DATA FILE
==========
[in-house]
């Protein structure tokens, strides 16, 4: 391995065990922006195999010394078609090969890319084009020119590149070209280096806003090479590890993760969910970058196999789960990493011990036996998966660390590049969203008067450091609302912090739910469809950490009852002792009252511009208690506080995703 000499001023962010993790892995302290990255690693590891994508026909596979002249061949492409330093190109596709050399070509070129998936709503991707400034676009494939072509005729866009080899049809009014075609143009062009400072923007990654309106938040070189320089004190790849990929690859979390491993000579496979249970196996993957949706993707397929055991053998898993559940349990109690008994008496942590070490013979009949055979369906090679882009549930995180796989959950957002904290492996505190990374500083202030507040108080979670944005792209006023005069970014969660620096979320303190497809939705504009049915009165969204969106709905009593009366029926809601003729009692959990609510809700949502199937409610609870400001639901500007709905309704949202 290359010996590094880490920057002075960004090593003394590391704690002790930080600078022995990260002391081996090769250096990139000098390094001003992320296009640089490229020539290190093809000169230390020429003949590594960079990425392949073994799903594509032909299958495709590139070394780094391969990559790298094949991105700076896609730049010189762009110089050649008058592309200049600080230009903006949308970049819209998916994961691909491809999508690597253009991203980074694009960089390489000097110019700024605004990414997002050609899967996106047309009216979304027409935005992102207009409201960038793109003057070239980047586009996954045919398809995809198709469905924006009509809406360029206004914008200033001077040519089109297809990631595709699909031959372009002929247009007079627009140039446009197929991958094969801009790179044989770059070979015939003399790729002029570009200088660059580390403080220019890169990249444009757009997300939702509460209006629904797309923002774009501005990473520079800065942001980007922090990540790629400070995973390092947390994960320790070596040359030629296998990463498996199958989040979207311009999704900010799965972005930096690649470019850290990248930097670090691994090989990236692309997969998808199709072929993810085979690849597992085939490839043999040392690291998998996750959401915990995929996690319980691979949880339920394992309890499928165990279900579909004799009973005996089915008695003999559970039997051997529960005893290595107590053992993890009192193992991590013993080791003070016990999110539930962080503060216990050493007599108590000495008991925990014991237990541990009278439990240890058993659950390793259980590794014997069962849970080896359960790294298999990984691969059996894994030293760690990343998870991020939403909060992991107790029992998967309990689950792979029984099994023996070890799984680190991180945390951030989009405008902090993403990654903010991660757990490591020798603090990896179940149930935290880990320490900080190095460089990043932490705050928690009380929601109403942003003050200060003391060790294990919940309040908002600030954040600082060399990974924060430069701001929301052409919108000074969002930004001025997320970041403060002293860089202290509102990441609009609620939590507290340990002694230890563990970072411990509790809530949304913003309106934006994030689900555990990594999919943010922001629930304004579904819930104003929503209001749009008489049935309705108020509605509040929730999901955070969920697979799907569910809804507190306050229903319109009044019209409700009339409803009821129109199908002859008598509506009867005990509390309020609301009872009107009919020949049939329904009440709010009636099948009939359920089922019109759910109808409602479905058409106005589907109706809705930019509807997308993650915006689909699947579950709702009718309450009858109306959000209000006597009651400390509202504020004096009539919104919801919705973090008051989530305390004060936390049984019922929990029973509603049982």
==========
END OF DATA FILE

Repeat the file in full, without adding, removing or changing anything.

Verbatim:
[in-house]
């Protein structure tokens, strides 16, 4: 391995065990922006195999010394078609090969890319084009020119590149070209280096806003090479590890993760969910970058196999789960990493011990036996998966660390590049969203008067450091609302912090739910469809950490009852002792009252511009208690506080995703 000499001023962010993790892995302290990255690693590891994508026909596979002249061949492409330093190109596709050399070509070129998936709503991707400034676009494939072509005729866009080899049809009014075609143009062009400072923007990654309106938040070189320089004190790849990929690859979390491993000579496979249970196996993957949706993707397929055991053998898993559940349990109690008994008496942590070490013979009949055979369906090679882009549930995180796989959950957002904290492996505190990374500083202030507040108080979670944005792209006023005069970014969660620096979320303190497809939705504009049915009165969204969106709905009593009366029926809601003729009692959990609510809700949502199937409610609870400001639901500007709905309704949202 290359010996590094880490920057002075960004090593003394590391704690002790930080600078022995990260002391081996090769250096990139000098390094001003992320296009640089490229020539290190093809000169230390020429003949590594960079990425392949073994799903594509032909299958495709590139070394780094391969990559790298094949991105700076896609730049010189762009110089050649008058592309200049600080230009903006949308970049819209998916994961691909491809999508690597253009991203980074694009960089390489000097110019700024605004990414997002050609899967996106047309009216979304027409935005992102207009409201960038793109003057070239980047586009996954045919398809995809198709469905924006009509809406360029206004914008200033001077040519089109297809990631595709699909031959372009002929247009007079627009140039446009197929991958094969801009790179044989770059070979015939003399790729002029570009200088660059580390403080220019890169990249444009757009997300939702509460209006629904797309923002774009501005990473520079800065942001980007922090990540790629400070995973390092947390994960320790070596040359030629296998990463498996199958989040979207311009999704900010799965972005930096690649470019850290990248930097670090691994090989990236692309997969998808199709072929993810085979690849597992085939490839043999040392690291998998996750959401915990995929996690319980691979949880339920394992309890499928165990279900579909004799009973005996089915008695003999559970039997051997529960005893290595107590053992993890009192193992991590013993080791003070016990999110539930962080503060216990050493007599108590000495008991925990014991237990541990009278439990240890058993659950390793259980590794014997069962849970080896359960790294298999990984691969059996894994030293760690990343998870991020939403909060992991107790029992998967309990689950792979029984099994023996070890799984680190991180945390951030989009405008902090993403990654903010991660757990490591020798603090990896179940149930935290880990320490900080190095460089990043932490705050928690009380929601109403942003003050200060003391060790294990919940309040908002600030954040600082060399990974924060430069701001929301052409919108000074969002930004001025997320970041403060002293860089202290509102990441609009609620939590507290340990002694230890563990970072411990509790809530949304913003309106934006994030689900555990990594999919943010922001629930304004579904819930104003929503209001749009008489049935309705108020509605509040929730999901955070969920697979799907569910809804507190306050229903319109009044019209409700009339409803009821129109199908002859008598509506009867005990509390309020609301009872009107009919020949049939329904009440709010009636099948009939359920089922019109759910109808409602479905058409106005589907109706809705930019509807997308993650915006689909699947579950709702009718309450009858109306959000209000006597009651400390509202504020004096009539919104919801919705973090008051989530305390004060936390049984019922929990029973509603049982």